A stop for a few moments atop Locke Hill was breathtaking. Looking back across the vast bottoms to the east seemed almost as being in another world. I remembered being told the story by my friends of the family who had settled nearby, thus giving the tall hill its name.

Many stories of good times and heartaches had taken place there on Locke Hill.

Stopping at the old Red Hills cemetery, I visited the final resting place of my friend’s ancestors. He, too had fought for the Southern cause and had been laid to rest in the red clay of the Red Hills cemetery.

During the bitter fighting of the war, he received a serious wound. Slowly, he made his way back to Red Hills, taking almost a year to walk from the state of Tennessee, where he had been wounded.

Walking through the old burial grounds, the many stories told to me crowded my mind. Many of the old grave markers and crumbling burial crypts brought to mind the stories of their lives and good times related to me by my dear friends.

Then, too, many of those who slept here had suffered many hardships as the dreadful Civil War took its toll on the community nestled here in the hill country.

As I got into my vehicle and headed westward toward the Franklin community and Highway 41, I knew that I had made the right choice by coming this way. I felt as I had on all the other excursions through this area; I had done the right thing by coming this way.

Perhaps, somewhere beyond the sunset, those who sleep in the old cemeteries and burial grounds along the way know that they are not forgotten; they are remembered. I was glad that I had come, if only for a short time.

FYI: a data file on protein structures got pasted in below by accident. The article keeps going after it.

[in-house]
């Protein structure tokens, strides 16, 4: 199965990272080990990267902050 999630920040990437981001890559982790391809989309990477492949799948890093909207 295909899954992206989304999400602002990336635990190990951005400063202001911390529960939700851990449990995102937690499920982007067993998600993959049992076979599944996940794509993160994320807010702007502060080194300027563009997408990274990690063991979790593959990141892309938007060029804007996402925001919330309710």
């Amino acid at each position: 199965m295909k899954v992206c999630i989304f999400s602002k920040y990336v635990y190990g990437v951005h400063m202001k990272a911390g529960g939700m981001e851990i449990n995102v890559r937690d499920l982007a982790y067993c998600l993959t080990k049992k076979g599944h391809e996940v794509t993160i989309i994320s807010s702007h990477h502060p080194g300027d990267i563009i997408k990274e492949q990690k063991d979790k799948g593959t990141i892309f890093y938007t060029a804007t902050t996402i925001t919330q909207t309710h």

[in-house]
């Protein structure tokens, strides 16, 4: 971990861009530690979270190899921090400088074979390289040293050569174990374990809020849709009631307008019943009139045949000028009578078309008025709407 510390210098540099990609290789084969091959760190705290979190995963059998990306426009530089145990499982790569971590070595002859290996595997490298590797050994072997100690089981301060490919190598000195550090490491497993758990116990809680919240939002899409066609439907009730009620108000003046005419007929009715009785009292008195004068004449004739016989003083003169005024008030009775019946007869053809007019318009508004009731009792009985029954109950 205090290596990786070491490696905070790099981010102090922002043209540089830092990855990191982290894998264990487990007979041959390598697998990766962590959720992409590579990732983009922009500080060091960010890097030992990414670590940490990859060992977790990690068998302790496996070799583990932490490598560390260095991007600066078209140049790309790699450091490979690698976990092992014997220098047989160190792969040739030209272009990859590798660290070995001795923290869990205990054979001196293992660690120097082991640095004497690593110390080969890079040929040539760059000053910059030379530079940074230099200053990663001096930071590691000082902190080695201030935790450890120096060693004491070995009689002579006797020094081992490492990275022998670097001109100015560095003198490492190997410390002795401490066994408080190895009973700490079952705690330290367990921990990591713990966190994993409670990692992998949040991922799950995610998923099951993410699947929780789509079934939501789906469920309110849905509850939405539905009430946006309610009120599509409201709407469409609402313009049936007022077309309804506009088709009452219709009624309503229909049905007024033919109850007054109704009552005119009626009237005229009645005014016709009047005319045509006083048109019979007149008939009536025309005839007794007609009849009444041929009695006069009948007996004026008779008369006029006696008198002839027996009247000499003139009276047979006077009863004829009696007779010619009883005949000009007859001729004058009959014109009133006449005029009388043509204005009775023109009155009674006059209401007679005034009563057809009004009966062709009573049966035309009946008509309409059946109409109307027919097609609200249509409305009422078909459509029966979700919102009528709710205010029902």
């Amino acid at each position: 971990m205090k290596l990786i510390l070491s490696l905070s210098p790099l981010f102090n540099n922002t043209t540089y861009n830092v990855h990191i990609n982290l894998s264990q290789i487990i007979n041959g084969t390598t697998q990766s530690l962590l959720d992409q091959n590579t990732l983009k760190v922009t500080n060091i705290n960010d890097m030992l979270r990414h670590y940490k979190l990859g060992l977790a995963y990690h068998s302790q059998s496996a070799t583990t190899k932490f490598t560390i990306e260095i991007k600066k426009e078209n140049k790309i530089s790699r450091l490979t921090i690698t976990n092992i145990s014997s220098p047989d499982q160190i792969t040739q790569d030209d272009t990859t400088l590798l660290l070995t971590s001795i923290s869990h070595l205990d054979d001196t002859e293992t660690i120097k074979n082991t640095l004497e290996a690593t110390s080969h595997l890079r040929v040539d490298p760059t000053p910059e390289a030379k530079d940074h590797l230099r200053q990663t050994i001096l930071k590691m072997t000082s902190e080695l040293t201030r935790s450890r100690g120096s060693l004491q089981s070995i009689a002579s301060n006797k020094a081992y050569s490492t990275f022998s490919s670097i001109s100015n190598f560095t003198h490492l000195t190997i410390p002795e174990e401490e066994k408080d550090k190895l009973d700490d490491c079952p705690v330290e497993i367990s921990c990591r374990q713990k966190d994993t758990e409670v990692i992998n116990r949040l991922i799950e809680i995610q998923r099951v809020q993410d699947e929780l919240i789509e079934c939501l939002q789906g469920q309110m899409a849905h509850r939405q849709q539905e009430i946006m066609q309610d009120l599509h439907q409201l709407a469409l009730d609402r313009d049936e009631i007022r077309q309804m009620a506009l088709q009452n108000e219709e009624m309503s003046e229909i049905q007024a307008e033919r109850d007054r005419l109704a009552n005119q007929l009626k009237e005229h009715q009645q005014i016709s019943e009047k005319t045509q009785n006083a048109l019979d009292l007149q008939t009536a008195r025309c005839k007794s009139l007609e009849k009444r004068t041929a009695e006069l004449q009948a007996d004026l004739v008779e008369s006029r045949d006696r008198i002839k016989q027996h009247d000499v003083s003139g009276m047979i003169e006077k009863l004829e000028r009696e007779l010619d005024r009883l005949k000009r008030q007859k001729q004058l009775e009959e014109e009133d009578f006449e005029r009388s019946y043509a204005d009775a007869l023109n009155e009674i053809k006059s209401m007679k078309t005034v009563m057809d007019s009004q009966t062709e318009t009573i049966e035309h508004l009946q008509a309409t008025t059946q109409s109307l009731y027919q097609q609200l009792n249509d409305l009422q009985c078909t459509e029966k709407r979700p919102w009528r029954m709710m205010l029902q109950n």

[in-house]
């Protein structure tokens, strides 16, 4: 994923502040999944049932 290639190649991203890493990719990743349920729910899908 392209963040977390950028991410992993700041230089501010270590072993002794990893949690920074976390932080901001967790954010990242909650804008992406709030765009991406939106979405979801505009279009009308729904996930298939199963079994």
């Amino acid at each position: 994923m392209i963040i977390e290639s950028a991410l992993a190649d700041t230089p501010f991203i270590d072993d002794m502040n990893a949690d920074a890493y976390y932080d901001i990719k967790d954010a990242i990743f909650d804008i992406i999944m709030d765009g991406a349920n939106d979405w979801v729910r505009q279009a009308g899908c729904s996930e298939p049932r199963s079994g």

(Singleton, the author of the 1991 book “Of Foxfire and Phantom Soldiers,” passed away at the age of 79 on July 19, 2007. A longtime resident of Monroeville, he was born on Dec. 14, 1927 in Marengo County, graduated from Sweet Water High School, served in the Korean War, lived for a time among Apache Indians, moved to Monroe County in June 1964 (some sources say 1961) and served as the administrator of the Monroeville National Guard unit from 1964 to 1987. For years, Singleton’s column “Somewhere in Time” appeared in The Monroe Journal, and he wrote a lengthy series of articles about Monroe County that appeared in Alabama Life magazine. Some of his earlier columns also appeared under the heading of “Monroe County History: Did You Know?” He is buried in Pineville Cemetery in Monroeville. The column above and all of Singleton’s other columns are available to the public through the microfilm records at the Monroe County Public Library in Monroeville. Singleton’s columns are presented here each week for research and scholarship purposes and as part of an effort to keep his work and memory alive.)

No comments:

Post a Comment